The Paris Opera Ballet brings Nureyev’s Swan Lake and works by Forsythe, Robbins and Pite to Australia

The Paris Opera Ballet will return to Australia in July next year at the Queensland Performing Arts Centre in Brisbane.

Following a gala on 1 July, the company will perform Nureyev’s Swan Lake from 4-12 July, followed by a triple bill from 16 -19 July.

The Paris Opera Ballet’s previous tours to Australia included a gala at the Sydney Opera House and a season of Nureyev’s Swan Lake and Balanchine’s Jewels at the Capitol Theatre in Sydney in 2007.

In 2013 the Paris Opera Ballet returned to the Capitol Theatre for a season of Giselle.

In between the two Sydney tours the company performed La Bayadere at the Queensland Performing Arts Centre in 2009.

The Paris Opera Ballet’s next residence at QPAC will begin with a gala starting with the company’s famous defile, danced to the score of Hector Berlioz’s La Marche des Troyens, followed by classical and contemporary pas de deux, among them Serge Lifar’s Variations, Balanchine’s Tchaikovsky pas de deux and a duet from Ab [intra], a work recently choreographed by the artistic director the Sydney Dance Company, Rafael Bonachela.

Last September the Ab [intra] duet was performed at a fund raising gala at the Paris Opera Ballet by two company dancers.

The centrepiece of the Brisbane season will be Nureyev’s Swan Lake that premiered in 1984 at the Palais Garnier in Paris.

At the time Nureyev was the Paris Opera Ballet’s artistic director.

It wasn’t his first Swan Lake. In 1964 he staged a Swan Lake in Vienna where he played the role of Prince Siegfried.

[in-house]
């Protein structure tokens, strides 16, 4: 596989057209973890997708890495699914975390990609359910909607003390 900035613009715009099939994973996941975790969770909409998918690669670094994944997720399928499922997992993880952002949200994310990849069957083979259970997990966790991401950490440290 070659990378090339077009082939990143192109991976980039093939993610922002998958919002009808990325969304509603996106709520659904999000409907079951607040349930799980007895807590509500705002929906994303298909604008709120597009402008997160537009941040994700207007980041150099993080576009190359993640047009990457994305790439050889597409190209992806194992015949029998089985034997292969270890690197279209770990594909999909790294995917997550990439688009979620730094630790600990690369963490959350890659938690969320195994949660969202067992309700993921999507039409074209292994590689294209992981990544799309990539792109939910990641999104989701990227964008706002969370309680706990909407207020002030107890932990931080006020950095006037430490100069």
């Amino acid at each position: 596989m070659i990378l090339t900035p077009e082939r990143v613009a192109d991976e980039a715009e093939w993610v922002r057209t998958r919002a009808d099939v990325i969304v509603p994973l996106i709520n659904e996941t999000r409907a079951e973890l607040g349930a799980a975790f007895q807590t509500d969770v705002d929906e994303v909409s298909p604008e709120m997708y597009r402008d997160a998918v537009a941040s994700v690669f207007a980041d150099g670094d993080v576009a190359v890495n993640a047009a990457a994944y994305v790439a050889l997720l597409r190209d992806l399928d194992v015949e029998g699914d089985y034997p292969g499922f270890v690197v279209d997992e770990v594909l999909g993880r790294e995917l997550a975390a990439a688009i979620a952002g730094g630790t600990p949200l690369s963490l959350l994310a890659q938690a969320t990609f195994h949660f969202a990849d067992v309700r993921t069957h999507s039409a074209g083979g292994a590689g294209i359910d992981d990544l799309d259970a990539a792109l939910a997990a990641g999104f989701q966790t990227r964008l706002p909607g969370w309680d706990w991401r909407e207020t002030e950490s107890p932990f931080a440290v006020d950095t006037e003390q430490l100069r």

His 1984 interpretation took that role further. Seigfried became the centre of the story while the dual role of Odette/Odile were figments of the prince’s imagination.

The ballet begins with a prologue in which the prince sits in an armchair.

He dreams that a bird of prey captures a young girl who transforms into a swan that he carries away into the sky.

The Rudolf Nureyev Foundation website explains: “Siegfried experiences an obsessive feeling of guilt as he is refusing what his mother is lovingly offering him: the power (having come of age, he is going to reign) and the freedom to choose himself a fiancée (as he is of an age to get married).

“Not wanting neither one nor the other as both scare him, deep down he does not want to grow up or become part of the adult world, he takes refuge in his dreams.
We could believe Siegfried to be an autistic teenager.

“In addition, Rudolf asked the set designer, Ezio Frigerio, to build a prison area, a sort of sanctuary, a stage design for “imprisonment” (from these high, white “gothic” walls, sometimes allowing a glimpse of some of Claude Monet’s white water lilies: the lake of a better hereafter).”

The works of three exceptional choreographers will end the QPAC season – William Forsythe’s Blake Works I, with music by James Blake; In the Night, by Jerome Robbins, set to the nocturnes of Frédéric Chopin; and The Seasons’ Canon by the Canadian choreographer, Crystal Pite, with music set to Max Richter’s adaptation of Vivaldi’s The Four Seasons.

Following The Seasons’ Canon premiere in Paris in 2016, Roslyn Sulcas, The New York Times’ critic, wrote:

“Working with 54 dancers, Ms Pite has created massed blocks of movement that focus on large-scale patterning to often thrilling effect.

“Bodies ripple in waves across the stage; complex formations swirl headily as multiple groups run in different directions, taking up sequential positions, then abruptly running again.

“Dancers fall like dominoes; line up and windmill their arms down; stop suddenly and twitch heads, necks and upper bodies in abrupt, robotic unison.

“It’s tribal, futuristic and a bit like an opening ceremony for a post-apocalyptic Olympics”.

Pite’s work may well be the highlight of the POB season.

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The Seasons’ Canon, choreographed by Crystal Pite, Paris Opera Ballet, photo © Agathe Poupeney

Gala d’ouverture et défilé, Paris Opera Ballet, 20 September, 2019, photo © Agathe Poupeney

Le lac des cygnes, Paris Opera Ballet, photo © Julien Benhamou

Blake Works 1, Paris Opera Ballet, photo © Isabelle Aubert